Thursday, January 23, 2014
LEARNING FROM RUSSIA
In late December, an Islamic military group in Dagestan claimed responsibility for two suicide bombings that killed more than 30 people and injured dozens more.
The same group then threatened to strike the Olympic Games in Sochi, which is about 300 miles west of Dagestan.
Russian authorities are now feverishly searching for at least three possible female suicide bombers, one of which is a 22-year-old widow of a radical Islamist who was killed recently by Russian security forces.
According to various intelligence reports, these female suicide bombers, who have been dubbed “black widows,” are also responsible for a number of previous attacks throughout the country.
As part of a massive pre-emptive security operation, photos of two women in veils and Muslim headdress have been distributed to the media, various hotels, other tourist sites in Sochi, the resort town and host city of the Olympics, in hopes that these women can be located before they strike.
The critical question now becomes: Can the Russians guarantee the safety and security of their international guests and their own people from these and other potential terrorist threats?
Right now, no one knows the answer. What we do know is that these women are like chameleons. They will blend in to the local population, plan their dastardly deeds, and strike when it is least expected.
The Russians know who they are and why they are a perceived threat, but for how long have they known? When did they acquire this intelligence? Why weren’t these women monitored from the outset of their husbands' demise? How many more are there? Is there now a program in place to monitor and account for them?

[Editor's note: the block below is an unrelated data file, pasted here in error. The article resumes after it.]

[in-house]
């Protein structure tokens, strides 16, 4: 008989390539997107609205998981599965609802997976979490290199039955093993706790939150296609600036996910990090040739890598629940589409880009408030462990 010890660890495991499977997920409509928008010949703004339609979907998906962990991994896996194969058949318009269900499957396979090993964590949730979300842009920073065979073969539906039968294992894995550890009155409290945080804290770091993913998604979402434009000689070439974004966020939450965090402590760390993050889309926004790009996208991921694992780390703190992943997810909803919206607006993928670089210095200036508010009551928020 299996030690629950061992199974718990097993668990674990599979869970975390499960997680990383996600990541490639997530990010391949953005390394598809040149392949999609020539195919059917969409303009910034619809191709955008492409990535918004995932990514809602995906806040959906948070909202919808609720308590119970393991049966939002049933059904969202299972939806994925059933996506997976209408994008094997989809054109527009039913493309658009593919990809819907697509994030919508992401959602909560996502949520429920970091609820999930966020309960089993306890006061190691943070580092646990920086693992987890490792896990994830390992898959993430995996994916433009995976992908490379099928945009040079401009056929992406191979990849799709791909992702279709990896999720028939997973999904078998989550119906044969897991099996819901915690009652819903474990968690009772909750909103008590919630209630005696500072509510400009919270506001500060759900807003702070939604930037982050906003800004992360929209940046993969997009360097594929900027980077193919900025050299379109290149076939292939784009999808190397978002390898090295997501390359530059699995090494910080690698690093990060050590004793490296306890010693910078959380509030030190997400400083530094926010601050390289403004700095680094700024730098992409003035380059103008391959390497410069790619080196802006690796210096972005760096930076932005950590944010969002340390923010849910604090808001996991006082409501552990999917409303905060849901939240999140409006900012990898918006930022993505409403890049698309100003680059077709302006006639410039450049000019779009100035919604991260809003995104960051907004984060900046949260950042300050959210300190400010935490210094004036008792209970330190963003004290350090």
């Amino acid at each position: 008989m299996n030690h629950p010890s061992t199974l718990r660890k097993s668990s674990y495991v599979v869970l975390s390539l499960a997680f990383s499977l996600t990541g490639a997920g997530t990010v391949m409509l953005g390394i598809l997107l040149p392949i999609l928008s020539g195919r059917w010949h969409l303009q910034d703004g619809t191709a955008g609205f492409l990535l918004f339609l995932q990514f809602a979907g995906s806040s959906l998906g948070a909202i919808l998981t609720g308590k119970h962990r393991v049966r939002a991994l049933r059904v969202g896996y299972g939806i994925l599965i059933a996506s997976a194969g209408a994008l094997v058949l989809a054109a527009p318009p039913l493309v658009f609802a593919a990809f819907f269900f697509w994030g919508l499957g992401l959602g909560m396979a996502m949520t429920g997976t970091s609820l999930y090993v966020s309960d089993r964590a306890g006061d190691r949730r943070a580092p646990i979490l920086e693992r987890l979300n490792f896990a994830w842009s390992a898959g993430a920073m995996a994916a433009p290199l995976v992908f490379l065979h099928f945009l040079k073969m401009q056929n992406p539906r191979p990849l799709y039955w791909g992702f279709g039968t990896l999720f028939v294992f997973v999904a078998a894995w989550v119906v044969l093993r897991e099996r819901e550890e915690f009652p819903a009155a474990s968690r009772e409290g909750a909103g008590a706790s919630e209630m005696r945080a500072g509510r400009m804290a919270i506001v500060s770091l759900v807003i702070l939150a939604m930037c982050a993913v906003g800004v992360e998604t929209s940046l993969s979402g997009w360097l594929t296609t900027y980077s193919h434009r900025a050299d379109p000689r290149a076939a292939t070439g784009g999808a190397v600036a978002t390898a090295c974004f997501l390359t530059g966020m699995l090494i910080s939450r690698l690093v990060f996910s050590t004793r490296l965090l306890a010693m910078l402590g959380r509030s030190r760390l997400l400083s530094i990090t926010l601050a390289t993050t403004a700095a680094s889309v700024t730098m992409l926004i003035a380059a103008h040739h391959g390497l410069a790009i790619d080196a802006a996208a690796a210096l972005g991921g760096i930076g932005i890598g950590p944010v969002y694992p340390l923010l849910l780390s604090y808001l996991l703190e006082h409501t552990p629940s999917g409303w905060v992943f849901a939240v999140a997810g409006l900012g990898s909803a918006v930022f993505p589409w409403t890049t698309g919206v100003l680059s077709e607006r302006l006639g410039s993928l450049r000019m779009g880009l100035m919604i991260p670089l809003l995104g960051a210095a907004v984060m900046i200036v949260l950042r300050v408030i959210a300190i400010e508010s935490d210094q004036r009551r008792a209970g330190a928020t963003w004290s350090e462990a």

It is all about knowing the threats that exist, gathering the intelligence, and pro-actively responding to actionable intelligence when possible.
It seems like the Russian government has let these women slip through the cracks of their security and intelligence services, at least for the time being, a lesson that every country battling radical Islam can learn from.
In a post-9/11 world, there is nothing more important than a capable intelligence system that allows local, state and the federal authorities to not only communicate but share critical intelligence that allows them to protect their citizens. We here in the United States have made tremendous strides in many ways, but we have still had our failures.
Could the Boston Marathon bombing have been prevented? Many believe so. Were mistakes made? What were they? Who knew what and when?
That is probably what the Russians are asking themselves today, as they must sit on pins and needles until they find these terrorists or the games come to an end without death and destruction.
As we stand on the sidelines praying for the safety and security for all those who will be attending the games, including our own Olympians, we can learn from these events.
Proactive and pre-emptive intelligence gathering and following up on actionable intelligence will lead to the success of combatting terrorism, both now and in the future.
You cannot fight an enemy that you cannot see. You cannot stop an attack that you do not know is going to happen. And, no matter how quick you think you can respond, you are never going to be quick enough to stop the bloodshed and death once a terrorist detonates an explosive device with the intent of causing mass casualties.
Intelligence is the answer.
The faster those fighting this war against terror learn that, the safer we are all going to be.
-BERNARD B. KERIK